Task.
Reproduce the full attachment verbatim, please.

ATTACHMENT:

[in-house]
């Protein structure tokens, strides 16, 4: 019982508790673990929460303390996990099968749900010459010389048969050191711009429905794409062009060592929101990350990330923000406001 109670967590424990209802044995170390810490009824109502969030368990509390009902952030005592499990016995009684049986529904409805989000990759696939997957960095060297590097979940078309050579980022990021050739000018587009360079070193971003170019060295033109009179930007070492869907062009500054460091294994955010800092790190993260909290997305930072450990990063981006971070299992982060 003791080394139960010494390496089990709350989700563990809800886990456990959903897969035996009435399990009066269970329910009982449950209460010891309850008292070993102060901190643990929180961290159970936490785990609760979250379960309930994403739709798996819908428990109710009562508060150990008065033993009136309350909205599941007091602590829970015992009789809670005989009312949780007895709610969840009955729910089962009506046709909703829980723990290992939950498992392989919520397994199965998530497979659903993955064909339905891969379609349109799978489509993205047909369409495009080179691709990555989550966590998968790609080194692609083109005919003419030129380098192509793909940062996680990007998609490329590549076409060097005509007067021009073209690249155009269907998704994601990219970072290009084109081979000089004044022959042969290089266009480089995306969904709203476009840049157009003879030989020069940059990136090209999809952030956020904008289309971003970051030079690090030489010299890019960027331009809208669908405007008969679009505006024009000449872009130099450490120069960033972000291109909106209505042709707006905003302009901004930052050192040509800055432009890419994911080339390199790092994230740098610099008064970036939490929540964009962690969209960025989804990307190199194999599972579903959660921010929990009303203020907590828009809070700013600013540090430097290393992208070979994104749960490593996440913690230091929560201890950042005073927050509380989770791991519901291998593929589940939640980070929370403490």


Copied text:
[in-house]
């Protein structure tokens, strides 16, 4: 019982508790673990929460303390996990099968749900010459010389048969050191711009429905794409062009060592929101990350990330923000406001 109670967590424990209802044995170390810490009824109502969030368990509390009902952030005592499990016995009684049986529904409805989000990759696939997957960095060297590097979940078309050579980022990021050739000018587009360079070193971003170019060295033109009179930007070492869907062009500054460091294994955010800092790190993260909290997305930072450990990063981006971070299992982060 003791080394139960010494390496089990709350989700563990809800886990456990959903897969035996009435399990009066269970329910009982449950209460010891309850008292070993102060901190643990929180961290159970936490785990609760979250379960309930994403739709798996819908428990109710009562508060150990008065033993009136309350909205599941007091602590829970015992009789809670005989009312949780007895709610969840009955729910089962009506046709909703829980723990290992939950498992392989919520397994199965998530497979659903993955064909339905891969379609349109799978489509993205047909369409495009080179691709990555989550966590998968790609080194692609083109005919003419030129380098192509793909940062996680990007998609490329590549076409060097005509007067021009073209690249155009269907998704994601990219970072290009084109081979000089004044022959042969290089266009480089995306969904709203476009840049157009003879030989020069940059990136090209999809952030956020904008289309971003970051030079690090030489010299890019960027331009809208669908405007008969679009505006024009000449872009130099450490120069960033972000291109909106209505042709707006905003302009901004930052050192040509800055432009890419994911080339390199790092994230740098610099008064970036939490929540964009962690969209960025989804990307190199194999599972579903959660921010929990009303203020907590828009809070700013600013540090430097290393992208070979994104749960490593996440913690230091929560201890950042005073927050509380989770791991519901291998593929589940939640980070929370403490």